"Myanmar faces a very serious crisis - with a potentially severe impact on the security of the region," UN High Commissioner for Human Rights Zeid Ra'ad al-Hussein said during a speech in Jakarta earlier this year.
The UN human rights chief warned the public that the possible acts of "ethnic cleansing and genocide" against Myanmar's Muslim population could ignite religious-based conflicts spreading beyond the country's borders.The Rohinga had lived in Arakan (now known as Rakhine) for many years.
As a result of the attacks, over 140,000 Rohingya have been forced to seek refuge in displacement camps and roughly 900,000 have fled across the border into Bangladesh. The government of Myanmar, a predominately Buddhist country, claims the Rohingya people are illegal immigrants from the neighbouring country Bangladesh and has denied them citizenship, leaving them stateless and homeless. With religious terrorism in south east Asia, Myanmar could become a likely target for extremism as well. Continued "ethnic cleansing" of Muslims in Myanmar could provoke a reaction from Islamic extremists, destabilizing the region.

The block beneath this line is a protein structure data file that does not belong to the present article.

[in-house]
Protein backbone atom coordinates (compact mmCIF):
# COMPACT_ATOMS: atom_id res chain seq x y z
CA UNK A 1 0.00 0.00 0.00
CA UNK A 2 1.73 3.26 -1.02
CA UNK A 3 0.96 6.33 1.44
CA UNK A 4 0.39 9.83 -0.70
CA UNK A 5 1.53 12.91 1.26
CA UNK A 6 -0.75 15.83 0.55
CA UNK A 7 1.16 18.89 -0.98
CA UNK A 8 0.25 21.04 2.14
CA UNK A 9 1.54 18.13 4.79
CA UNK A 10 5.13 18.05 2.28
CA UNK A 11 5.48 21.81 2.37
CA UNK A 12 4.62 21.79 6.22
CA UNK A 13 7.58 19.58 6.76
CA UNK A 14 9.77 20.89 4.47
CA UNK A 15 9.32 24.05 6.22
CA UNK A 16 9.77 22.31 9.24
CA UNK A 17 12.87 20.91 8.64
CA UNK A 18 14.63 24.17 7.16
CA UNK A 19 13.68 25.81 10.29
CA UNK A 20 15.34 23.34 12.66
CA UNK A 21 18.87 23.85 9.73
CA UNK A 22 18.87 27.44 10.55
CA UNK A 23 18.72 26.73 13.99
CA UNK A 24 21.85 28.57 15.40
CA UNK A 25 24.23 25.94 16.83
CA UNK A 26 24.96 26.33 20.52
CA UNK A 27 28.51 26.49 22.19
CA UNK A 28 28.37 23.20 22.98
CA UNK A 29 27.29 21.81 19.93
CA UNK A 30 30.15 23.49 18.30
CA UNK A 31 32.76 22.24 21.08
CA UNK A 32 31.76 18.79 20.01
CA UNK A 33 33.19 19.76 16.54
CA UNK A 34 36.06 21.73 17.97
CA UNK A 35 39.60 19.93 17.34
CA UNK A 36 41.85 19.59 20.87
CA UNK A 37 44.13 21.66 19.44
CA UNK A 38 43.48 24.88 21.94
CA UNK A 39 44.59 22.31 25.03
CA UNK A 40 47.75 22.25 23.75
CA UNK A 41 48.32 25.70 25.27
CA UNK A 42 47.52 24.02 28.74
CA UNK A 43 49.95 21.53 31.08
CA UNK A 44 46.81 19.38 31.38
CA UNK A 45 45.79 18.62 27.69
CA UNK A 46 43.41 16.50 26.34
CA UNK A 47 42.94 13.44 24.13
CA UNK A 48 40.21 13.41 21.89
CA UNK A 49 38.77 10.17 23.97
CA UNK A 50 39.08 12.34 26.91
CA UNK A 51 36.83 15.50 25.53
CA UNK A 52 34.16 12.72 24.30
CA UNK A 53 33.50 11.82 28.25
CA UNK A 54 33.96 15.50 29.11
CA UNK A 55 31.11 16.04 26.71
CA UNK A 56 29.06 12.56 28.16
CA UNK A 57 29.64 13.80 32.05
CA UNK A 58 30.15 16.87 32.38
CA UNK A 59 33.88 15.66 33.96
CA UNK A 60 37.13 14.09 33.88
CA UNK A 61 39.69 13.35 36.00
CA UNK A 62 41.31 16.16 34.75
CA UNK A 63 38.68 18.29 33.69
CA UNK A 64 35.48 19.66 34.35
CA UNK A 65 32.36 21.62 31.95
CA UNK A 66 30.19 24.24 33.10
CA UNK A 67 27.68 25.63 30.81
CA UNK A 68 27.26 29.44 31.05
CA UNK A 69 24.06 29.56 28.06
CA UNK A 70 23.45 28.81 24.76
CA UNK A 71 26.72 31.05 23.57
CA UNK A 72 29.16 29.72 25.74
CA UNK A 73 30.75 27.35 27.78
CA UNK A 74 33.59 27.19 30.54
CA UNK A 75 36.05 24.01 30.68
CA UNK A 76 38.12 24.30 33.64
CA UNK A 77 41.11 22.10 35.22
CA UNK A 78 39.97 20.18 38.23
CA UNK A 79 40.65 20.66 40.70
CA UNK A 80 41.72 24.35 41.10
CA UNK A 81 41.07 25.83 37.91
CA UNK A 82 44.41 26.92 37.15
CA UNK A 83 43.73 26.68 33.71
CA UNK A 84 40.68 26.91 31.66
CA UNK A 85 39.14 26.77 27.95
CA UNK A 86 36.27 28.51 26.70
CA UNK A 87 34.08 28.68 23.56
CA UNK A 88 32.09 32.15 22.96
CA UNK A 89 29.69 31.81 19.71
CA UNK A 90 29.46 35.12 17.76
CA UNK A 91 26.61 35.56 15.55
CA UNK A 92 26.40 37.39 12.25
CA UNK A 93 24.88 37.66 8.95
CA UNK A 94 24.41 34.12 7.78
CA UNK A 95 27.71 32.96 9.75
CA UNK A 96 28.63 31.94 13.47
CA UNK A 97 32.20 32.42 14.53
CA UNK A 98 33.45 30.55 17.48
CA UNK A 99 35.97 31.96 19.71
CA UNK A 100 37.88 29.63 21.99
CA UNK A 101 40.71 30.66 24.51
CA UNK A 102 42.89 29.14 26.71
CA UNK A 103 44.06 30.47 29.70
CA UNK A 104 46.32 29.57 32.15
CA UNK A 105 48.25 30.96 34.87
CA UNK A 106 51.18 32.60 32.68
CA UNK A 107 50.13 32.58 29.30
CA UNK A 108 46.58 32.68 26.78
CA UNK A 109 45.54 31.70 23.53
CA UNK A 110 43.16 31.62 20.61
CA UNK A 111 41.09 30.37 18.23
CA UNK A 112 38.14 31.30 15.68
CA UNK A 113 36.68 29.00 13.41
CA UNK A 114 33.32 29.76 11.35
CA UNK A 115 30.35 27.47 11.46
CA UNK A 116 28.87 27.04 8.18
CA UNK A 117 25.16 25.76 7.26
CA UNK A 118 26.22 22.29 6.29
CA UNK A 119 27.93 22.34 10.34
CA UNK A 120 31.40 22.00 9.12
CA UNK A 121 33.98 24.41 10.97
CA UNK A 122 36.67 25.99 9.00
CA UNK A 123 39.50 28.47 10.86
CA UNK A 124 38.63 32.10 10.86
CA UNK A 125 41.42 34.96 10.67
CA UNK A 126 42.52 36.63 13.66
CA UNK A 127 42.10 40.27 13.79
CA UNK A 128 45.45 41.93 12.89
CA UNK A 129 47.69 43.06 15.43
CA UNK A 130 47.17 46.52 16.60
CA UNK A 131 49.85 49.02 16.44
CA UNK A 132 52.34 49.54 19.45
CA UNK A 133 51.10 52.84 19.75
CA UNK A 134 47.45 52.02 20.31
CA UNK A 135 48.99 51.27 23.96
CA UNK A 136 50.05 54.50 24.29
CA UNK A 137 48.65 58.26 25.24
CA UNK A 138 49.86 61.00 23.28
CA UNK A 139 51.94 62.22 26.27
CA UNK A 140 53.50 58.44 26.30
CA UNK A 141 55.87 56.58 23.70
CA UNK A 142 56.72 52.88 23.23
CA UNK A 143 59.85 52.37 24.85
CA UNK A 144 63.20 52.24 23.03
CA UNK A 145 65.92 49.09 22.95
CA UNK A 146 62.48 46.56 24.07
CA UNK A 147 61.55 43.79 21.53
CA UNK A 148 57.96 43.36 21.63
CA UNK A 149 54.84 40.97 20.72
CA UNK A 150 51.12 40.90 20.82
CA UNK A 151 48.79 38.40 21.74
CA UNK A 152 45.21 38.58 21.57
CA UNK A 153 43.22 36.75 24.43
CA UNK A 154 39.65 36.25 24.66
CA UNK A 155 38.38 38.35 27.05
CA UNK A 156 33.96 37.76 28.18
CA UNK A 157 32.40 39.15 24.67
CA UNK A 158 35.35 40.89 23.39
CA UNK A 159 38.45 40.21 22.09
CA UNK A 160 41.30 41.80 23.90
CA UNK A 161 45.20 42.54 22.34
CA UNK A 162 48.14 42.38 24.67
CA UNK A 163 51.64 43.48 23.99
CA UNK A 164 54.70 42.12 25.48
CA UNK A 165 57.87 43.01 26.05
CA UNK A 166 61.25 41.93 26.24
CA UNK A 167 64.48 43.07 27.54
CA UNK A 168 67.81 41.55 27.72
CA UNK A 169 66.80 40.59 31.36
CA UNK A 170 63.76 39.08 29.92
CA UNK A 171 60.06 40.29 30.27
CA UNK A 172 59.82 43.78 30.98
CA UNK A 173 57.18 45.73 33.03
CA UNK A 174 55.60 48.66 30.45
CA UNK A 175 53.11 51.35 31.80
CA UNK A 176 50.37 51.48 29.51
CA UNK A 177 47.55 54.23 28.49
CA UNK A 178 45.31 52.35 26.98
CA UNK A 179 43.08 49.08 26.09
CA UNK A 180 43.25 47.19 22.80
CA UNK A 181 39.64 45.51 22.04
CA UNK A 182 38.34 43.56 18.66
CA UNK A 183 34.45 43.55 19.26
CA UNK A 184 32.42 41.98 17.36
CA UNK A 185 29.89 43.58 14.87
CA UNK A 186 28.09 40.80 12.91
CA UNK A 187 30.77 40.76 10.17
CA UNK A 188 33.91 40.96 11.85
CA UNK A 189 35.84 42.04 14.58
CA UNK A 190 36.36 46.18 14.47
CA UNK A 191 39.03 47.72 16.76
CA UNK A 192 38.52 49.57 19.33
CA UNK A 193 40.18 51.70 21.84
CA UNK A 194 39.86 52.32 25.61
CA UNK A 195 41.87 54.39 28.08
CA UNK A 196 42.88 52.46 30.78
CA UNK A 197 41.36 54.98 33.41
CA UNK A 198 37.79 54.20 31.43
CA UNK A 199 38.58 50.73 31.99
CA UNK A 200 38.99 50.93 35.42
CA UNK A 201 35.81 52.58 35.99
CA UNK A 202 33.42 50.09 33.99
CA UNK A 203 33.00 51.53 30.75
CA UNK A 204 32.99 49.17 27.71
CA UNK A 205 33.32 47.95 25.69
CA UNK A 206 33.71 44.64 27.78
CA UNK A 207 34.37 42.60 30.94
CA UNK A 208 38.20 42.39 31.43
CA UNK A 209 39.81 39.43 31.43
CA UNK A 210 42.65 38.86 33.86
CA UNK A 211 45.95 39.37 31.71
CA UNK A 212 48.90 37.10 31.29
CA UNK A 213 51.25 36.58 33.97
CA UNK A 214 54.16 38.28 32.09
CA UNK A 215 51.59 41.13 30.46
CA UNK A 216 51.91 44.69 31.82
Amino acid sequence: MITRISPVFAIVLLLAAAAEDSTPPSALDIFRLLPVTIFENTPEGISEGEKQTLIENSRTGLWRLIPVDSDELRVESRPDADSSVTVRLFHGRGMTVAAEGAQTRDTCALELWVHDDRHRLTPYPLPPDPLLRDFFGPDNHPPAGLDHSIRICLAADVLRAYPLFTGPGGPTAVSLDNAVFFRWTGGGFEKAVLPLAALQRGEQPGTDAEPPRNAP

BBC NEWS- Children in the Rohingya crisis: https://www.youtube.com/watch?v=cbzyQjLAgoA